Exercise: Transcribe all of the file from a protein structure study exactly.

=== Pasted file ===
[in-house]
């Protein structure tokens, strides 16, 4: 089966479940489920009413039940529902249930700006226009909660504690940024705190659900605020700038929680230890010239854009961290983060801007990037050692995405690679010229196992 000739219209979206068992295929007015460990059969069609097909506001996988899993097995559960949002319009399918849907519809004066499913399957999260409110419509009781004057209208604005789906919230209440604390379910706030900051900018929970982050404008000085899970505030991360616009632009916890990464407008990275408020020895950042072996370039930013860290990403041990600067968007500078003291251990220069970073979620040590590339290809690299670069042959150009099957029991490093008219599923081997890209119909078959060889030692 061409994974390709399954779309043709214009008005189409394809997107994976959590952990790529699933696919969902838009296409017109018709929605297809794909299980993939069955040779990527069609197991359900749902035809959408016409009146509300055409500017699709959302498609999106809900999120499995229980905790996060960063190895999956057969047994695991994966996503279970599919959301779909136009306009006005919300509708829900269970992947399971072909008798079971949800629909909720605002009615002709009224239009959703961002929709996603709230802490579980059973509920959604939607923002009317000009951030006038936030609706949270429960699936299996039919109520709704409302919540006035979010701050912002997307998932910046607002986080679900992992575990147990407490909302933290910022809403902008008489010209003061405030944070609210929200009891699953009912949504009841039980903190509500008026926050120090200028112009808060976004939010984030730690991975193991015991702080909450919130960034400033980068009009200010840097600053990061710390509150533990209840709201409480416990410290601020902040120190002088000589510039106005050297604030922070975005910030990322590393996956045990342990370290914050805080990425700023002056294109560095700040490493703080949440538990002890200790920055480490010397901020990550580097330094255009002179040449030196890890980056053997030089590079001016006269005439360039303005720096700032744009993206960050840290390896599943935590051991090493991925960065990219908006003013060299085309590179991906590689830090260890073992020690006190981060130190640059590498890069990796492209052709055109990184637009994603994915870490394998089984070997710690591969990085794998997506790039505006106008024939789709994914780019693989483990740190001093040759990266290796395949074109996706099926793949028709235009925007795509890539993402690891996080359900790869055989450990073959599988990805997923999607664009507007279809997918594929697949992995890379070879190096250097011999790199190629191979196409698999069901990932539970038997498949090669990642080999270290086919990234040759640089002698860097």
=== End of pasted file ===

[in-house]
């Protein structure tokens, strides 16, 4: 089966479940489920009413039940529902249930700006226009909660504690940024705190659900605020700038929680230890010239854009961290983060801007990037050692995405690679010229196992 000739219209979206068992295929007015460990059969069609097909506001996988899993097995559960949002319009399918849907519809004066499913399957999260409110419509009781004057209208604005789906919230209440604390379910706030900051900018929970982050404008000085899970505030991360616009632009916890990464407008990275408020020895950042072996370039930013860290990403041990600067968007500078003291251990220069970073979620040590590339290809690299670069042959150009099957029991490093008219599923081997890209119909078959060889030692 061409994974390709399954779309043709214009008005189409394809997107994976959590952990790529699933696919969902838009296409017109018709929605297809794909299980993939069955040779990527069609197991359900749902035809959408016409009146509300055409500017699709959302498609999106809900999120499995229980905790996060960063190895999956057969047994695991994966996503279970599919959301779909136009306009006005919300509708829900269970992947399971072909008798079971949800629909909720605002009615002709009224239009959703961002929709996603709230802490579980059973509920959604939607923002009317000009951030006038936030609706949270429960699936299996039919109520709704409302919540006035979010701050912002997307998932910046607002986080679900992992575990147990407490909302933290910022809403902008008489010209003061405030944070609210929200009891699953009912949504009841039980903190509500008026926050120090200028112009808060976004939010984030730690991975193991015991702080909450919130960034400033980068009009200010840097600053990061710390509150533990209840709201409480416990410290601020902040120190002088000589510039106005050297604030922070975005910030990322590393996956045990342990370290914050805080990425700023002056294109560095700040490493703080949440538990002890200790920055480490010397901020990550580097330094255009002179040449030196890890980056053997030089590079001016006269005439360039303005720096700032744009993206960050840290390896599943935590051991090493991925960065990219908006003013060299085309590179991906590689830090260890073992020690006190981060130190640059590498890069990796492209052709055109990184637009994603994915870490394998089984070997710690591969990085794998997506790039505006106008024939789709994914780019693989483990740190001093040759990266290796395949074109996706099926793949028709235009925007795509890539993402690891996080359900790869055989450990073959599988990805997923999607664009507007279809997918594929697949992995890379070879190096250097011999790199190629191979196409698999069901990932539970038997498949090669990642080999270290086919990234040759640089002698860097």